continued from Spreading a creative response to oppression across Europe
There’s consternation in the hotel this morning. The water supply for the whole city is to be switched off this evening until 6pm tomorrow for emergency repairs. Not everyone in our group is happy.
Today the market next to the Roma office is buzzing. We’ve arrived a little early for our workshop so we can take a look. Joanne goes in search of dry shampoo but comes back with chocolate.
Our session kicks off with a short talk from Stevan about the work of the Edukatiuni Centrar Roma, supporting and advocating for the local Roma community. “To make change we need to partner with other mainstream organisations,” he says.
“We’d like to show you some of the work we’ve been doing in Yorkshire,” says Chris, preparing his laptop, “and then tell you some snippets of the stories we’ve heard from survivors who live in our community.”
The lights are switched off. “The film you’re about to see shows some giant puppets that me and Joanne and her daughter Iris helped to make,” says Parveen. “Next year we’ll be working with the Hungarian community in Kirklees to make a Hungarian Roma figure.”
We watch the Holocaust Memorial Day event from last January where local schoolchildren work with survivors to re-enact their stories.
“How did the young people react?” asks Filip as the credits fade.
“Very positively,” says Kim. “They knew nothing of the issues and wept when they heard Fatima’s first hand account of gassing in Iraq. They asked her what they could do, how they could make a difference. ‘Just tell my story to others,’ she told them.”
At lunch Parveen helps Rejhana and Nada prepare an impressive spread of salads, fruit and traditional pita pastry.
“I’ve just made a discovery,” Parveen tells me as we’re eating. “I’ve learnt that the Roma migrated originally from India over 2,000 years ago.
“Rejhana showed me a video on her phone. She dances to the same songs that we do and she loves the same Bollywood actors as us! The style of dancing and the dress is so similar… I hadn’t made that connection before.”
“This afternoon we’d like to hear some of your own stories,” says Parveen after our food, “but first we’ll have a little warm-up exercise. When you’re handed this ball of ribbon tell us your name and why your parents gave you that name.”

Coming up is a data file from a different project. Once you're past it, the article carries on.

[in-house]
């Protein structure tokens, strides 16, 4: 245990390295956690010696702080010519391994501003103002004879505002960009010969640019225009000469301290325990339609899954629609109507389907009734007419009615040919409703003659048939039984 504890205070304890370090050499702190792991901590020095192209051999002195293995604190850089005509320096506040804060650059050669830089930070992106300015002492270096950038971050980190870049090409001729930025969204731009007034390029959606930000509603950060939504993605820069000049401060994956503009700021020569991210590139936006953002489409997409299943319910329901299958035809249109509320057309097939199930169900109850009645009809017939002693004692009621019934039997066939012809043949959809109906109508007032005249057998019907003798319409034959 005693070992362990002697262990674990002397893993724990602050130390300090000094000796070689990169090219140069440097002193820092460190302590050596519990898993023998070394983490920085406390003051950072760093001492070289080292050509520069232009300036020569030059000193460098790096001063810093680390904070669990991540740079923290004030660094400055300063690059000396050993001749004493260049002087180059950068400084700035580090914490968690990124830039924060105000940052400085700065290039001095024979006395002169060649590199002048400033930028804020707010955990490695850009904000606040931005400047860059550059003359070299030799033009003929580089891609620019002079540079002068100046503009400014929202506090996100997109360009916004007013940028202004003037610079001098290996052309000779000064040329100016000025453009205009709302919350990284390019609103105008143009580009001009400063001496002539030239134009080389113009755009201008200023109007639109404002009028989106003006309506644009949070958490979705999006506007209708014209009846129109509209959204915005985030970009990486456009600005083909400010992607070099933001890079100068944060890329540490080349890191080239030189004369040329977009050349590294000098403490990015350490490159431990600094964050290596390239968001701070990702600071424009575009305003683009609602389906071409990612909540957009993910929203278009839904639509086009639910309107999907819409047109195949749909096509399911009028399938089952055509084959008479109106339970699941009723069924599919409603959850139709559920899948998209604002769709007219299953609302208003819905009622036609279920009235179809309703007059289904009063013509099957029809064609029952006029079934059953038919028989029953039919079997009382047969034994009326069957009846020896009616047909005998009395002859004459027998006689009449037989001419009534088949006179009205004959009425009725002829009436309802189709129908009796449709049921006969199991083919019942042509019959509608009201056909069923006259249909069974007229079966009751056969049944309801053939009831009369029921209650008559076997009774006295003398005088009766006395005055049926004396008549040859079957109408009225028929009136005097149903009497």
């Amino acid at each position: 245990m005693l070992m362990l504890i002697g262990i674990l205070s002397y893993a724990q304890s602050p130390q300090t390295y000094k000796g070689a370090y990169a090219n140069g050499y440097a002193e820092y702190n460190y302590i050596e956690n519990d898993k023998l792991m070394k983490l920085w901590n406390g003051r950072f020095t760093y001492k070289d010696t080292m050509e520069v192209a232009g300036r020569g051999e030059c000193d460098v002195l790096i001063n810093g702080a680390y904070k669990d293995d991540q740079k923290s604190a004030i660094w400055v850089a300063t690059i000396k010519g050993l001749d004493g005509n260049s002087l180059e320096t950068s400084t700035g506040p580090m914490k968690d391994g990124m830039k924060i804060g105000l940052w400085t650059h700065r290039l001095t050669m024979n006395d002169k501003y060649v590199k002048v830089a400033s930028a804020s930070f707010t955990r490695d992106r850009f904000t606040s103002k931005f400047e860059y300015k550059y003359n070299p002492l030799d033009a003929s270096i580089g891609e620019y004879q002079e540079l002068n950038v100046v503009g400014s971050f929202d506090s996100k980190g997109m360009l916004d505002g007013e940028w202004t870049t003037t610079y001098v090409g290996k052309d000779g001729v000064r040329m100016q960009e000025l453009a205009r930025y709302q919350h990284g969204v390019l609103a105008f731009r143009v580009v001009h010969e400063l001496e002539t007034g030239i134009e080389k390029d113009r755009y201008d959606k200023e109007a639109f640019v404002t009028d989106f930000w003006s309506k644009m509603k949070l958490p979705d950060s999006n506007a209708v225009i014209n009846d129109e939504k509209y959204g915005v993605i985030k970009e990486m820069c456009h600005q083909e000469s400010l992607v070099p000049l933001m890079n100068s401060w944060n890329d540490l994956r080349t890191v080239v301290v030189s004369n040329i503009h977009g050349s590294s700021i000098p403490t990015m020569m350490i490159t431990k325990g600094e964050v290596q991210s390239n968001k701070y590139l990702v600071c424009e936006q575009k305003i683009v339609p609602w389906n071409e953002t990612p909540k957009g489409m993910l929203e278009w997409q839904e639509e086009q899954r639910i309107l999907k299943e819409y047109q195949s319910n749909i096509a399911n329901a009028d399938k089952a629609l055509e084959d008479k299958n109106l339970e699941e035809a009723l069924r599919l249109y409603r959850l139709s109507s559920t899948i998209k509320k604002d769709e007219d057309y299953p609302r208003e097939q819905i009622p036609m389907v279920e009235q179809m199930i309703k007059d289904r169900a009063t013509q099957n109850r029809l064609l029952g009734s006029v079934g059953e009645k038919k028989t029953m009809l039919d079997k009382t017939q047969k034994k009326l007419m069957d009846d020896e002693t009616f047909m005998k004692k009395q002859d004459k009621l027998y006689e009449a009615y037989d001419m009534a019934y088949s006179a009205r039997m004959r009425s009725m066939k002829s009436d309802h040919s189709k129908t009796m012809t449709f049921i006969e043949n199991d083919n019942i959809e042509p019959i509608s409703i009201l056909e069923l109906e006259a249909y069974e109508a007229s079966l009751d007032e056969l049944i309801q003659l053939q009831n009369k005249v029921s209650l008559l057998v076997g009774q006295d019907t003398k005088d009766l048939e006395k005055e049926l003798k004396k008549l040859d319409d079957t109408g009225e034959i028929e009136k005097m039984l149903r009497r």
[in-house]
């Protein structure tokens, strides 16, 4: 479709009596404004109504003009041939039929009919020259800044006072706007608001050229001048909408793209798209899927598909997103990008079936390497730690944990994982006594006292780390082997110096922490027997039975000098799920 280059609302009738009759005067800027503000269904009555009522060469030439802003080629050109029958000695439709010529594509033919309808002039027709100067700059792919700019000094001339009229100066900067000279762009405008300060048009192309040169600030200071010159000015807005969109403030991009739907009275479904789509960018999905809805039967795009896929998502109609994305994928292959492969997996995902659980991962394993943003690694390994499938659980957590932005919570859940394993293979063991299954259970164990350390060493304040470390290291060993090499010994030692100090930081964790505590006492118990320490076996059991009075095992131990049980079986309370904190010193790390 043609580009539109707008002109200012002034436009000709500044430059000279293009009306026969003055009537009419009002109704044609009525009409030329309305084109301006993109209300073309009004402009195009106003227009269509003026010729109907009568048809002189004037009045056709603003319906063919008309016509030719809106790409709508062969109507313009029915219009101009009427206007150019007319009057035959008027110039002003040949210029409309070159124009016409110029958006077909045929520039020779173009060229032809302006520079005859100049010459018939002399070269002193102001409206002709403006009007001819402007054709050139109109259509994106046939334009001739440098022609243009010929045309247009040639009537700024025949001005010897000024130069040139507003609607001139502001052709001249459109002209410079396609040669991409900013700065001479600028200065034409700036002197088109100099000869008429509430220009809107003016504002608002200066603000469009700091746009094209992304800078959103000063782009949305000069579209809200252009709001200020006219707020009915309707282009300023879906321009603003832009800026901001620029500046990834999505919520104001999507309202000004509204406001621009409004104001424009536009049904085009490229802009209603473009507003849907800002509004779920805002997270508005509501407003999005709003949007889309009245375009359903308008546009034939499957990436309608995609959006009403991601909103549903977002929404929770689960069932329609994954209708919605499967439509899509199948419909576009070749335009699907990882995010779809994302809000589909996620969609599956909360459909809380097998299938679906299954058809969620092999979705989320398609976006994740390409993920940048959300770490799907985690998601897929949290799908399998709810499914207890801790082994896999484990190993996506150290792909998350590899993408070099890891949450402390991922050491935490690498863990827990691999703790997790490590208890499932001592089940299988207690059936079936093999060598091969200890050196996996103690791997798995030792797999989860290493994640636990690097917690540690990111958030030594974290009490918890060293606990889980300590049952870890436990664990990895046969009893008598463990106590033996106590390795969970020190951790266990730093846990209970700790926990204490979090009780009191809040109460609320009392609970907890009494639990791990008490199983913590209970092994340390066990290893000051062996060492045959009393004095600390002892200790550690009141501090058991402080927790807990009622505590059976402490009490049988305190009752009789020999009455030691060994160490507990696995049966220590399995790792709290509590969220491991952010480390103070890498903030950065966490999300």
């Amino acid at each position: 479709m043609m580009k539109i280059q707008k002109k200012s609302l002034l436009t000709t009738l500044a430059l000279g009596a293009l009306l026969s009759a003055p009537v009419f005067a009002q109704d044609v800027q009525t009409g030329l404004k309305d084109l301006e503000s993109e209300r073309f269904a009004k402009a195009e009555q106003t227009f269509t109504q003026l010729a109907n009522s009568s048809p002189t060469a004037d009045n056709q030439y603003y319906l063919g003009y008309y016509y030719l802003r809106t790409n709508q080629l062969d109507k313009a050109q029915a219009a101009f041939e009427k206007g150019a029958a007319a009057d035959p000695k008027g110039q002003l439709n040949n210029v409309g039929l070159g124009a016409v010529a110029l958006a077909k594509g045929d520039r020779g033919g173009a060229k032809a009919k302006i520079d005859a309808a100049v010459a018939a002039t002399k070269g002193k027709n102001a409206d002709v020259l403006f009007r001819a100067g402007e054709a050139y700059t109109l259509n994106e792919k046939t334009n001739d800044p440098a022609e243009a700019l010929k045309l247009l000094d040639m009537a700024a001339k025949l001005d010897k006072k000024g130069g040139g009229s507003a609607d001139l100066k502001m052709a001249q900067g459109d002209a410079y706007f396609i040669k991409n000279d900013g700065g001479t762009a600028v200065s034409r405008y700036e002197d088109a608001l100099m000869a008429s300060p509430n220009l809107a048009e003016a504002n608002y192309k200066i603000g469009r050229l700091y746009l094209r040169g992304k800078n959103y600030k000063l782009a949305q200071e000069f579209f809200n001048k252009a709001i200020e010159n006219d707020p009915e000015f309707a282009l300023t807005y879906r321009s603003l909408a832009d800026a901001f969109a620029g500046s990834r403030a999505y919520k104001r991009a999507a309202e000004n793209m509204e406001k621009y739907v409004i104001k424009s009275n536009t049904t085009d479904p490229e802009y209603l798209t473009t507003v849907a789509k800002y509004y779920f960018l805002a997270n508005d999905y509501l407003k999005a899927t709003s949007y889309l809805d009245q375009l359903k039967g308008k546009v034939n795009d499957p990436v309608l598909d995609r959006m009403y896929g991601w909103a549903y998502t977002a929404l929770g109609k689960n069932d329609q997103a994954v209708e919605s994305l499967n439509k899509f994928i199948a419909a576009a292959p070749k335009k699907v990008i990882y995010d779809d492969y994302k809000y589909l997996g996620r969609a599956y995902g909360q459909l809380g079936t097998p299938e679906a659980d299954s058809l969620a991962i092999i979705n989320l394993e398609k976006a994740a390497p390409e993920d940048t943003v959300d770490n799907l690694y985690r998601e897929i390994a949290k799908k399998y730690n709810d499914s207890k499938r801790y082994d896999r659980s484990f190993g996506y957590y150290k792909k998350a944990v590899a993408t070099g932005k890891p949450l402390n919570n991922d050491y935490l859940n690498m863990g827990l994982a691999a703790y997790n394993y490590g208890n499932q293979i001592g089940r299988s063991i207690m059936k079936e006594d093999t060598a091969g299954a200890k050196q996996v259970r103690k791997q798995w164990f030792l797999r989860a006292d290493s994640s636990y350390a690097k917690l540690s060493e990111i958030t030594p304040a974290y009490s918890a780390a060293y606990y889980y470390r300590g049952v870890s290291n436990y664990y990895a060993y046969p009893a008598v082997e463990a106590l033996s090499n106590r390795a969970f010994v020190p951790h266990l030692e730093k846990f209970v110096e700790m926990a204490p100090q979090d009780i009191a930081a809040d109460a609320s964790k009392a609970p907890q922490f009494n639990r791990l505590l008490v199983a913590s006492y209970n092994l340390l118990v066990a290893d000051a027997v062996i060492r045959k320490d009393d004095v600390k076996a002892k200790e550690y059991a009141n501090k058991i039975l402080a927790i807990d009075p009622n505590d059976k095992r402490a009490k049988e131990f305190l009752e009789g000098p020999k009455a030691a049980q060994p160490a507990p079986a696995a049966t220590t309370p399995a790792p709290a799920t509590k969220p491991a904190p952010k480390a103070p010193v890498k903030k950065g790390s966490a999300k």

Everyone forms a circle apart, that is, from Sanja’s ten-year-old daughter who prefers to draw, but is taking it all in. Soon everyone is connected with a criss cross of green ribbon. And again simple creativity reinforces a message.
Muhamet is the first to volunteer to tell his story. He tells of fleeing Kosova with his family in June 1999. Translated by Filip, he recounts an exodus to Montenegro, hoping to board a smugglers ship to take them to Italy, across the Adriatic Sea.
“He says they were living in parks and public spaces,” says Filip, “and, on the night they were due to board ship, the military arrived and moved them on, so they were unable to get to the port. They heard later that the ship sank that night and more than 200 people drowned. They would have been on that ship.”
Rejhana is next to share her family’s experiences of leaving Kosova when she was just ten. She and her siblings faced discrimination at their new school in Belgrade. They made no new friends. Eventually they settled in Subotica which was more welcoming. “You have to be positive,” she says, “and try not to rely on anyone.”
“It’s like we haven’t learnt anything,” says Filip. “In Serbia we learn one side of the story, in Croatia they learn another. In Bosnia there’s a third and in Kosovo a fourth. And in the UK they have their own version of our war. None of us know the truth.”
“This is not about what has happened in the past. It is happening right now,” says Dušica. “A lot of people are still dying. We know it’s wrong. Why is someone not doing something?”
The final story from Serbia is here.